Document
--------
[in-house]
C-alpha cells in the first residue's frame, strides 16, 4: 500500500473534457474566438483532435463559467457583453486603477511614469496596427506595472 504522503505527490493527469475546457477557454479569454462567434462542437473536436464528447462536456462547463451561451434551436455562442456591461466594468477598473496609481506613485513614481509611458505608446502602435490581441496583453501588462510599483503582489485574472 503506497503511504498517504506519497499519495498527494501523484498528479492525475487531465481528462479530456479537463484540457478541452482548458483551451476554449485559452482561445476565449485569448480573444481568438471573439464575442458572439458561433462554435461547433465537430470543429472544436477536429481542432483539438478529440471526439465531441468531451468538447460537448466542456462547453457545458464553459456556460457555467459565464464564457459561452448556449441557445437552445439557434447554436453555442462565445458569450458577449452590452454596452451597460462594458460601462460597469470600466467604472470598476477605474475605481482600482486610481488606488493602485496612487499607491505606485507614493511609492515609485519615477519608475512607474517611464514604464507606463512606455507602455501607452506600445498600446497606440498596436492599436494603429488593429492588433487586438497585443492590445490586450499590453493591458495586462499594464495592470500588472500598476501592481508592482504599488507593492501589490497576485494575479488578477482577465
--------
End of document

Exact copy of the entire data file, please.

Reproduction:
[in-house]
C-alpha cells in the first residue's frame, strides 16, 4: 500500500473534457474566438483532435463559467457583453486603477511614469496596427506595472 504522503505527490493527469475546457477557454479569454462567434462542437473536436464528447462536456462547463451561451434551436455562442456591461466594468477598473496609481506613485513614481509611458505608446502602435490581441496583453501588462510599483503582489485574472 503506497503511504498517504506519497499519495498527494501523484498528479492525475487531465481528462479530456479537463484540457478541452482548458483551451476554449485559452482561445476565449485569448480573444481568438471573439464575442458572439458561433462554435461547433465537430470543429472544436477536429481542432483539438478529440471526439465531441468531451468538447460537448466542456462547453457545458464553459456556460457555467459565464464564457459561452448556449441557445437552445439557434447554436453555442462565445458569450458577449452590452454596452451597460462594458460601462460597469470600466467604472470598476477605474475605481482600482486610481488606488493602485496612487499607491505606485507614493511609492515609485519615477519608475512607474517611464514604464507606463512606455507602455501607452506600445498600446497606440498596436492599436494603429488593429492588433487586438497585443492590445490586450499590453493591458495586462499594464495592470500588472500598476501592481508592482504599488507593492501589490497576485494575479488578477482577465